France Isn’t Ready to Prevent More Terror Attacksby
Two days after the Charlie Hebdo massacre, the French on Friday faced the frightening realization that other armed terrorists are on the loose in their midst. Two hostage standoffs ended with police killing three suspects, including two suspected in this week’s Charlie Hebdo attack, and the death of four civilians. Shortly after, a member of al-Qaeda in Yemen took credit for the Hebdo attack.
“This is the worst attack in France in 50 years,” President François Hollande said. “We will do everything to ensure this doesn’t happen again.”
But this week’s events have made clear that France—and many of its European neighbors—lack some basic tools for controlling terrorist threats within their borders.
Counterterrorist experts have warned for months that Europe was at high risk of attack. More than 3,000 European Union nationals have trained and fought with jihadis in Syria and elsewhere, according to Gilles de Kerchove, the EU’s counterterrorism coordinator. Hundreds now are returning home—including, it seems, Saïd Kouachi, who according to U.S. and French authorities spent time training in Yemen with al-Qaeda.
The risk for France was exceptionally high, because the country has Europe’s biggest Muslim population, about 5 million, and accounts for about 1,000 of the 3,000 Europeans who have waged jihad abroad. Interior Minister Bernard Cazeneuve said last November that the number of French fighters had doubled since the start of the year. Bernard Squarcini, the country’s former domestic intelligence chief, told France 2 television on Thursday that some 5,000 French residents had “drawn attention” from security services for possible jihadi activity.
Last fall, the French Parliament enacted legislation to impose a travel ban on people suspected of planning terrorist activity, and to block websites that encourage or teach people to carry out attacks.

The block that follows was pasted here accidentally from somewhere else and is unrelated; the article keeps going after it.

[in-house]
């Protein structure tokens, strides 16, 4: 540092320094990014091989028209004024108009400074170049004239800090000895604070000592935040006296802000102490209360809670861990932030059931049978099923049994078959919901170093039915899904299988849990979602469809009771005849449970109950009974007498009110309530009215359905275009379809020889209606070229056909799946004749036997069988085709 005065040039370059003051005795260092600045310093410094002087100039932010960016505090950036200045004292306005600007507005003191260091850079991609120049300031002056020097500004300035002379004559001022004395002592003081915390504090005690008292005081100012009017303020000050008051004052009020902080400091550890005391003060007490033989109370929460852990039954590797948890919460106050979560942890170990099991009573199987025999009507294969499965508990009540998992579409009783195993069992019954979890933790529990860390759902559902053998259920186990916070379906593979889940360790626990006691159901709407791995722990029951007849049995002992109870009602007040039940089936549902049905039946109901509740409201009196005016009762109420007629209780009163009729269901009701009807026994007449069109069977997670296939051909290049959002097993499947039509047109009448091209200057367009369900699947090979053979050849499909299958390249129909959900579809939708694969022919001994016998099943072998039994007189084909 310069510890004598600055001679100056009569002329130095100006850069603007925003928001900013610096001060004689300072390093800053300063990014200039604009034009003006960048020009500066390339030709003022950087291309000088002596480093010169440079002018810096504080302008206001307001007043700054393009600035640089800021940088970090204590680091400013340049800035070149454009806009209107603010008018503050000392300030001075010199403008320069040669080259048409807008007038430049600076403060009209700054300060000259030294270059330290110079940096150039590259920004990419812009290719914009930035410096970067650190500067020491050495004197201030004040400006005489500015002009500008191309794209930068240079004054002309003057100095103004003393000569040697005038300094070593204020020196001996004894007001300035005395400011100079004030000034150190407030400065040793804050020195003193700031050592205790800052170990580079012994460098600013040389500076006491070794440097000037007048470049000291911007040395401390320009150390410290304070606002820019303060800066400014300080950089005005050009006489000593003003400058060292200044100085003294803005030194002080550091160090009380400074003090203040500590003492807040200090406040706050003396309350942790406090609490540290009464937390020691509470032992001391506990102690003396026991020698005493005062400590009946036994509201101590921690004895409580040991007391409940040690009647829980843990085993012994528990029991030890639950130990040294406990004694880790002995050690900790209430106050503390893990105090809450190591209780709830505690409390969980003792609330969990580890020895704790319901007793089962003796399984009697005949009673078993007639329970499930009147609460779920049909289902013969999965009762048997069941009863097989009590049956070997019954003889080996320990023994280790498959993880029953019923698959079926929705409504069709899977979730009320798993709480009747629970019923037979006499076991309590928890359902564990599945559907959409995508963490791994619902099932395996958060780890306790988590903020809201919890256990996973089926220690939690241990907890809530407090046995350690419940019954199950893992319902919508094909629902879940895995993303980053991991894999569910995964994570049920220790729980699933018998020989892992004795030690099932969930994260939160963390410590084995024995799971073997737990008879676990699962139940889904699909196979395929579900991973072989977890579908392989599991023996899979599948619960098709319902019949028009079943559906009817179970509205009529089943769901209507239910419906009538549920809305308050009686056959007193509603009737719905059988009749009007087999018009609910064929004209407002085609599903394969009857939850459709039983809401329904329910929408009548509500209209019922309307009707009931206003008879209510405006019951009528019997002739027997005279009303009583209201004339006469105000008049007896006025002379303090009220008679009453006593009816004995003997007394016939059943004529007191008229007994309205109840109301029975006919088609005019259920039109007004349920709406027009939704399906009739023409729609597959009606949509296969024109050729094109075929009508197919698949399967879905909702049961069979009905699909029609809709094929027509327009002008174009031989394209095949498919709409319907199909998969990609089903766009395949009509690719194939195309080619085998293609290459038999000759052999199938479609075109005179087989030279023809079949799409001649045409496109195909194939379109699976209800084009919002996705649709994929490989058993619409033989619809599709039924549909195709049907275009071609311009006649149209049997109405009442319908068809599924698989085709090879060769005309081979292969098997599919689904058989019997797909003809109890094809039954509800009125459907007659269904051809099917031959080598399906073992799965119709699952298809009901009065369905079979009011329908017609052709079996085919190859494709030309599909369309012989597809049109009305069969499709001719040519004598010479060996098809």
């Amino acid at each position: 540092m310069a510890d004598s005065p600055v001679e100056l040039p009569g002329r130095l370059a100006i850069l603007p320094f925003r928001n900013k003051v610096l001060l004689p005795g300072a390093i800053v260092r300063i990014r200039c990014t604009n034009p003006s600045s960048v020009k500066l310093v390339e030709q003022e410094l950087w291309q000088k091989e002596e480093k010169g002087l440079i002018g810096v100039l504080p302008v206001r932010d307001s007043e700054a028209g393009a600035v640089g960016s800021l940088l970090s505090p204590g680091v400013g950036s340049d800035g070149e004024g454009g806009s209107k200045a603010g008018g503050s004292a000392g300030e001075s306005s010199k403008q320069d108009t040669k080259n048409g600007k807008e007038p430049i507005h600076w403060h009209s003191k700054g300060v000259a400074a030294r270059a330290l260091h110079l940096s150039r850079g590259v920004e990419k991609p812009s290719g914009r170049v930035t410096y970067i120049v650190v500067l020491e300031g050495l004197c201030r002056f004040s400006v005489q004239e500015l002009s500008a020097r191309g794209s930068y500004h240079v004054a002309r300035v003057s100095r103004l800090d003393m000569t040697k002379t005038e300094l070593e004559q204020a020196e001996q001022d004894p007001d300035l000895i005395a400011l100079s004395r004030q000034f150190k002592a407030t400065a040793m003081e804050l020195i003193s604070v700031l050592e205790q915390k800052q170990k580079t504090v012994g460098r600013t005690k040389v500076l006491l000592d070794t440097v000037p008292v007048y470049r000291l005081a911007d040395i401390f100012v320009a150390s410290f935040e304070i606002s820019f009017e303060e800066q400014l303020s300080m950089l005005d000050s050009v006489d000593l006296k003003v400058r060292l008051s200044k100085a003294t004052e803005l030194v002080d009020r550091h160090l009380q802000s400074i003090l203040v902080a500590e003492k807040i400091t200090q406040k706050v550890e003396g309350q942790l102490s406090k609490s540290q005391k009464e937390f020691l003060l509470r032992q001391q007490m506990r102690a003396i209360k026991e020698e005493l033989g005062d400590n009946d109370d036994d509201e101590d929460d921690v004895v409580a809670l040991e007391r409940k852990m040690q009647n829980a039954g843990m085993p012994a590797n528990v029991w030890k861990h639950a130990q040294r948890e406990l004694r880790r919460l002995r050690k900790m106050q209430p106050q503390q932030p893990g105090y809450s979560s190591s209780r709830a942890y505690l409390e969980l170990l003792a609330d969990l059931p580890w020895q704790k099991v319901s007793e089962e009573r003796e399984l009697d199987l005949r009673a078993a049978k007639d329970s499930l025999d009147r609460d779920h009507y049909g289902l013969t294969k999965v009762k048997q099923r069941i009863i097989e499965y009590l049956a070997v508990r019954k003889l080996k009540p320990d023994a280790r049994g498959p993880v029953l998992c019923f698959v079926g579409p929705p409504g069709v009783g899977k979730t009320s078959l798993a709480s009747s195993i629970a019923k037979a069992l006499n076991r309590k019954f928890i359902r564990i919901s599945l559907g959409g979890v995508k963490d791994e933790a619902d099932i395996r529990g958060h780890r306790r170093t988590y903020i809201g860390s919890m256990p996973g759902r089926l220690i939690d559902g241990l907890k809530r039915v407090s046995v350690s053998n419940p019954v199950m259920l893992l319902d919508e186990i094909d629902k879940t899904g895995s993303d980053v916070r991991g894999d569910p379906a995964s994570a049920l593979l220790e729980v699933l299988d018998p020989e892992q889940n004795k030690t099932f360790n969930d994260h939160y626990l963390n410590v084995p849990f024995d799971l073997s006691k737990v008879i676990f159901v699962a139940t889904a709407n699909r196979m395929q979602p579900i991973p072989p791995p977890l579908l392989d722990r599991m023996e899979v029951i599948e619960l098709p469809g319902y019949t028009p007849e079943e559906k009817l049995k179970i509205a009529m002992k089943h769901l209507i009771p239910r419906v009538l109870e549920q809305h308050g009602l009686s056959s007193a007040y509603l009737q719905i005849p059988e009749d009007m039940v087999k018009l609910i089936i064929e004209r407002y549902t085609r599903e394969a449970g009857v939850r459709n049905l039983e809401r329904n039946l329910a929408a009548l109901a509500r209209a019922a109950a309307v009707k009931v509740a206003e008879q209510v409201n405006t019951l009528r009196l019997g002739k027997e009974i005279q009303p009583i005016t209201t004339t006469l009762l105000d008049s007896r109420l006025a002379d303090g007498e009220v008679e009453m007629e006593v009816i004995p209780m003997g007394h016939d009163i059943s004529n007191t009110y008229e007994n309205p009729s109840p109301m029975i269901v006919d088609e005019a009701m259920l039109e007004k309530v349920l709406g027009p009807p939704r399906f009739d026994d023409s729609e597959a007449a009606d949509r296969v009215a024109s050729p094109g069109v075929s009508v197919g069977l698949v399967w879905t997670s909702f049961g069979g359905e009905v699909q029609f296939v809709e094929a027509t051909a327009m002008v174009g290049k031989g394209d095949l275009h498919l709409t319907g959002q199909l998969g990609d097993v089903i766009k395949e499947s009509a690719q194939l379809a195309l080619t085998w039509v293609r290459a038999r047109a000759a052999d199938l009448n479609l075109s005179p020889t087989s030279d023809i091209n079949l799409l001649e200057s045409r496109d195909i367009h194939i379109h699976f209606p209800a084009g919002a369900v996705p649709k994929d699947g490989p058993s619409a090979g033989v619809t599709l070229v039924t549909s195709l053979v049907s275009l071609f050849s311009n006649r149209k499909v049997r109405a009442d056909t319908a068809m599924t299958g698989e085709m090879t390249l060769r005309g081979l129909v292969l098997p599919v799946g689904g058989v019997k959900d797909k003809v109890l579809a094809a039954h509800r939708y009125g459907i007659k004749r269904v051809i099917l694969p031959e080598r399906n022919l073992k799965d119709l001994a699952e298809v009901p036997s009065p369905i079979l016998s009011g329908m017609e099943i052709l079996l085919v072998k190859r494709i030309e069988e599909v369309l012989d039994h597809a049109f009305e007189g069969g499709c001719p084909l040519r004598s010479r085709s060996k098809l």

But the law came too late to prevent Kouachi from traveling to Yemen—and it seems unlikely he was kept under close watch when he returned.
French Interior Minister Manuel Valls said brothers Saïd and Chérif Kouachi were “known to the security services and were being followed.” Yet, according Squarcini and other experts, keeping a single individual under 24-hour surveillance requires a team of 20 to 30 people to gather and analyze information—daunting figures, considering the large number of potential jihadi suspects.
Still another problem is that Europe, unlike the U.S., doesn’t collect information on airline passengers that would enable it to maintain a no-fly list for suspected jihadis. U.S. and French authorities have confirmed that the Kouachi brothers were on the U.S. no-fly list, barring them from traveling to the U.S. or through U.S. airspace. But they faced no such restriction on flights in Europe.
The EU proposed legislation more than three years ago to start collecting passenger information. But the measure has stalled in the European Parliament because of privacy-rights objections. European interior ministers “are very worried,” counterterrorism coordinator de Kerchove told France 24 television in an interview last month. “They see this as probably their only tool to detect suspicious travel.”
Britain has its own no-fly list, and it plans to bar returning jihadis from reentering the country for at least two years unless they agree to strict monitoring upon their return.